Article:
NOTTINGHAM (AFP) - England captain Andrew Strauss praised his team's resolve after they fought back from a couple of tight spots to thrash India by 319 runs in the second Test at Trent Bridge here Monday.
Victory, achieved with more than a day to spare, gave England a 2-0 lead in this four-match series and left them on the brink of replacing India at the top of the ICC's Test Championship table.
But the win, a record in terms of runs by either side in the 101-match history of England-India Tests, was not without its difficulties.
England, having lost the toss, were 124 for eight in their first innings before man-of-the-match Stuart Broad made 64 to boost the total to 221.
And with India threatening a big first innings lead fast-medium bowler Broad, on his Nottinghamshire home ground, took a hat-trick on his way to Test-best figures of six for 46.
Ian Bell, given a run-out reprieve, produced a sublime 159 in England's second innings 544 with seamer Tim Bresnan, in for the injured Chris Tremlett, contributing 90 down the order before taking a Test-best five for 48 as India, chasing a record 478 to win, were skittled out for 158 on Monday.
"To be 120-odd for eight you're behind the eight-ball, but Broad and (Graeme) Swann have done that sort of stuff for us a few times before and it's hard for captains to set fields for," Strauss told Sky Sports.
"Then also Stuart Broad with the second new ball to get us back in the game. I'm proud of what we did this week, we've played some great cricket and come back at important times.
"Bresnan was unlucky not to play in the first Test and he was outstanding with bat and ball in this Test.
"He keeps putting his credentials in place and makes the (selection) decisions harder and harder. It's a good position to be in."
As for Bell's century, he added: "It was an outstanding innings, to score so freely in tough conditions. He's in the form of his life."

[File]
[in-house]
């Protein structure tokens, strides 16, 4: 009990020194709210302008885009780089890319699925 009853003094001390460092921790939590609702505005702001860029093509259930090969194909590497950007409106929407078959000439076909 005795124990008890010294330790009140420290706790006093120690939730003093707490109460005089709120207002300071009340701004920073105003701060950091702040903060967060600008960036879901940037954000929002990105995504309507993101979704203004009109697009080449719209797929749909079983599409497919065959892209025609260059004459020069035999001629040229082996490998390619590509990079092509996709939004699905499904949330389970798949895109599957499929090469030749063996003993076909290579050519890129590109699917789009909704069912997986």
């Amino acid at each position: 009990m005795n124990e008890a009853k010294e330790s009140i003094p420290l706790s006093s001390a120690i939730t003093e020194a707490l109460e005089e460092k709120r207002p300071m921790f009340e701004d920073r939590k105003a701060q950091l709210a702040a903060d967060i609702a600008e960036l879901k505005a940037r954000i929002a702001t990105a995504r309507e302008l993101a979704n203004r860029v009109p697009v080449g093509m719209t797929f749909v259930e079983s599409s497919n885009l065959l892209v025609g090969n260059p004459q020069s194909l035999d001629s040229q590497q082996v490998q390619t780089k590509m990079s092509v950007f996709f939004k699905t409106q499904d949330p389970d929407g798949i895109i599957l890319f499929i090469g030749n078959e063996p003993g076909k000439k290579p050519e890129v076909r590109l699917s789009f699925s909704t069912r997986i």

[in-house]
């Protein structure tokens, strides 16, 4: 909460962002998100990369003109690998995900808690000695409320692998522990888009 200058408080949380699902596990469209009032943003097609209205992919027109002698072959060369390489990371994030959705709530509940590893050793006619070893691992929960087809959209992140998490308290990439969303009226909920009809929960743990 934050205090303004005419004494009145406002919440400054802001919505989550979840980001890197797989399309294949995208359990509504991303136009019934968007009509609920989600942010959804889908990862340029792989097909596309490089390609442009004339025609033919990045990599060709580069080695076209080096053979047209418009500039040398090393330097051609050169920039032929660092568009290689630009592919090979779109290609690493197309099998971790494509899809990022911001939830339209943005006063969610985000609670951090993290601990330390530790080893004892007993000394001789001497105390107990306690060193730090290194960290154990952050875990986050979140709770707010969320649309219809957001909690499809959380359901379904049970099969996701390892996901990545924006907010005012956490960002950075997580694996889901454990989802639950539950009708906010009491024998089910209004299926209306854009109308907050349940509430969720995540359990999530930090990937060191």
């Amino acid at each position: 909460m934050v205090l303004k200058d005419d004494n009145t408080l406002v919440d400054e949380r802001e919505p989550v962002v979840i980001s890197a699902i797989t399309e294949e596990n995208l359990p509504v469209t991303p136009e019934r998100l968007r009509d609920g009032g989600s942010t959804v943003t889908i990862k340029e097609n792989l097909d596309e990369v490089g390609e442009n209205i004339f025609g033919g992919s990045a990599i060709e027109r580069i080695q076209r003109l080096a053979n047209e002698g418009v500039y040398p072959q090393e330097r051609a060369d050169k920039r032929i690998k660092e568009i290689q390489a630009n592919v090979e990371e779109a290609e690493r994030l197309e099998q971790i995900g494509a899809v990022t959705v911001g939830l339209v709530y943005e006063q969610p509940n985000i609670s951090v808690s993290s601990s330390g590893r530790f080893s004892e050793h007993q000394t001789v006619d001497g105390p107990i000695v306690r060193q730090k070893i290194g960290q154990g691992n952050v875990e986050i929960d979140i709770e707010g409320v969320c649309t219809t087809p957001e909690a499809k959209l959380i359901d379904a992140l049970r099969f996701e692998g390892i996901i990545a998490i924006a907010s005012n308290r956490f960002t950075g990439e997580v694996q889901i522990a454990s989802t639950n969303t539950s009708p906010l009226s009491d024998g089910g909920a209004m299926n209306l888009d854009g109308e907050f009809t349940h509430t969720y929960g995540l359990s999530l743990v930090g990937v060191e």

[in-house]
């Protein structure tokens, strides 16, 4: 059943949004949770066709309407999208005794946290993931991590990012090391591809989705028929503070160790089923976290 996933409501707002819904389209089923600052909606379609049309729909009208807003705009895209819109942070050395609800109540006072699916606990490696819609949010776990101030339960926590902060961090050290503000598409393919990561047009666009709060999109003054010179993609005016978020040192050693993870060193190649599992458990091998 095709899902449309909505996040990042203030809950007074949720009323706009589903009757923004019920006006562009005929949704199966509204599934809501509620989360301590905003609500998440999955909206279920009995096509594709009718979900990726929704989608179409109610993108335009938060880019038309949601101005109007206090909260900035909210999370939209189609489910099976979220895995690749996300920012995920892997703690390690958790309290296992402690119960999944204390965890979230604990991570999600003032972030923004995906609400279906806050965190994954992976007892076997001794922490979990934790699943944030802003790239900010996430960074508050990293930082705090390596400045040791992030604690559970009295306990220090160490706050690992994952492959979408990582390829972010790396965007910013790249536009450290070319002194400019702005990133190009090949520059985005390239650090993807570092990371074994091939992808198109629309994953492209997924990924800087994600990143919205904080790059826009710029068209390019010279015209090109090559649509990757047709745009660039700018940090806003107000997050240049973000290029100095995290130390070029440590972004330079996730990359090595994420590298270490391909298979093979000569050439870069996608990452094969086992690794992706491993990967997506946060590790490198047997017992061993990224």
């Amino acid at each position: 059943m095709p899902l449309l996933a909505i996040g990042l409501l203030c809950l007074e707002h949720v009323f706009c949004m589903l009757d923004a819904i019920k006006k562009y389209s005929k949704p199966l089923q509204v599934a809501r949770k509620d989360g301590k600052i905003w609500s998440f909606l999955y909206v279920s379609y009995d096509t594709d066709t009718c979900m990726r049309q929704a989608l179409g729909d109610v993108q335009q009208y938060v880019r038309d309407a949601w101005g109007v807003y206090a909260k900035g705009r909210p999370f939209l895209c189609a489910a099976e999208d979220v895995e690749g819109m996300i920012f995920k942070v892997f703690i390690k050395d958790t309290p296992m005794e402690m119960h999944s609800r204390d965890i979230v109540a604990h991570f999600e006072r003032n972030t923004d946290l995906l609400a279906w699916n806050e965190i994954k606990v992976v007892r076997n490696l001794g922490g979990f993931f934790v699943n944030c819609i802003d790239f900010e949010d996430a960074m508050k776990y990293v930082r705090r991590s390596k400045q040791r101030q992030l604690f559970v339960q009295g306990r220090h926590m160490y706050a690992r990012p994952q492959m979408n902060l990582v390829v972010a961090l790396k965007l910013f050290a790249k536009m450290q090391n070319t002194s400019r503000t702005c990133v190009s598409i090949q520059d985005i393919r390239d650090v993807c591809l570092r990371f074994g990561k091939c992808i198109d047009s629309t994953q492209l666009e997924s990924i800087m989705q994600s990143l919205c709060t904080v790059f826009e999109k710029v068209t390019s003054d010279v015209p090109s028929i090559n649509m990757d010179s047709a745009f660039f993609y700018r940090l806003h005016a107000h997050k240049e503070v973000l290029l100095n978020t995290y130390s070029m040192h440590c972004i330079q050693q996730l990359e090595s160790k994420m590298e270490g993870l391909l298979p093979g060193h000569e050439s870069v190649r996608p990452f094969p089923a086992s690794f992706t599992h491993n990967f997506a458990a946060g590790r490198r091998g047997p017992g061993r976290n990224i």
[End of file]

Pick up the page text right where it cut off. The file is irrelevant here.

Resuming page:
Bell admitted he'd been "naive" in not making sure of his ground before he was run out off the last ball before tea on Sunday but Strauss hailed India captain Mahendra Singh Dhoni's move to reinstate the Warwickshire batsman as a great sporting gesture.
"He set a great example to myself and other captains if we find ourselves in similar circumstances."
Dhoni said of the Bell incident: "When we went back to the dressing room for tea, everything was ok but inside we were not feeling right about the incident.
"It's not about the laws or the spirit of the game, you want to feel good about the day you have spent on the field."
Reflecting on the match, Dhoni added: "The bowlers are doing a very good job but we need to put more runs on the board."
After back-to-back Tests, India have a chance to step off the international treadmill before the third Test starts at Edgbaston on August 10.
They will hope the injured trio of openers Virender Sehwag (shoulder) and Gautam Gambhir (elbow) and left-arm fast bowler Zaheer Khan (hamstring) can prove their fitness in a two-day practice match against Northamptonshire starting on Friday.
"Zaheer is having a few deliveries, we don't know exactly where we stand right now.
"Injuries happen and you have to manage with three bowlers, and all our part-timers are spinners.
"We'll see how Sehwag goes in the practice game, I have no official word but hopefully he will come and give us the strength we need."
Meanwhile a delighted Broad said: The wickets were nice, they were hard to come by in the first half of the season.
"I've found a fuller length and it's paid off, and I'll look to do that in the next couple of Tests.
"But I think the 60 (runs) when we were in trouble was pleasing as well."